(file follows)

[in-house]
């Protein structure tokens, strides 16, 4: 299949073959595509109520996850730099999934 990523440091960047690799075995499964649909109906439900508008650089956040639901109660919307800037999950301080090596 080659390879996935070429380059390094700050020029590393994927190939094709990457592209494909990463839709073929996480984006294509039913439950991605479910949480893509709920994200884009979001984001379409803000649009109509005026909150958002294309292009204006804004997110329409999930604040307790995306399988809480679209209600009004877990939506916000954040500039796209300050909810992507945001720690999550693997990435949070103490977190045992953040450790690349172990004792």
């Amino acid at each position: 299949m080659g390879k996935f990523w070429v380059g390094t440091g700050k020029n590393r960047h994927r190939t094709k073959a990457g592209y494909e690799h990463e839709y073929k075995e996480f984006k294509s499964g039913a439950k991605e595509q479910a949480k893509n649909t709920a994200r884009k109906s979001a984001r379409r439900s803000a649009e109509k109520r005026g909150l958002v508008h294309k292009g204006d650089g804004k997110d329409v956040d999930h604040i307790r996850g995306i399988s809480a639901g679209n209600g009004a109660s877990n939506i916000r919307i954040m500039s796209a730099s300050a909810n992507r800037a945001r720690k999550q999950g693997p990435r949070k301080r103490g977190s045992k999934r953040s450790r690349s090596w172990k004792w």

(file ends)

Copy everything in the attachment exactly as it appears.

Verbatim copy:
[in-house]
């Protein structure tokens, strides 16, 4: 299949073959595509109520996850730099999934 990523440091960047690799075995499964649909109906439900508008650089956040639901109660919307800037999950301080090596 080659390879996935070429380059390094700050020029590393994927190939094709990457592209494909990463839709073929996480984006294509039913439950991605479910949480893509709920994200884009979001984001379409803000649009109509005026909150958002294309292009204006804004997110329409999930604040307790995306399988809480679209209600009004877990939506916000954040500039796209300050909810992507945001720690999550693997990435949070103490977190045992953040450790690349172990004792």
């Amino acid at each position: 299949m080659g390879k996935f990523w070429v380059g390094t440091g700050k020029n590393r960047h994927r190939t094709k073959a990457g592209y494909e690799h990463e839709y073929k075995e996480f984006k294509s499964g039913a439950k991605e595509q479910a949480k893509n649909t709920a994200r884009k109906s979001a984001r379409r439900s803000a649009e109509k109520r005026g909150l958002v508008h294309k292009g204006d650089g804004k997110d329409v956040d999930h604040i307790r996850g995306i399988s809480a639901g679209n209600g009004a109660s877990n939506i916000r919307i954040m500039s796209a730099s300050a909810n992507r800037a945001r720690k999550q999950g693997p990435r949070k301080r103490g977190s045992k999934r953040s450790r690349s090596w172990k004792w």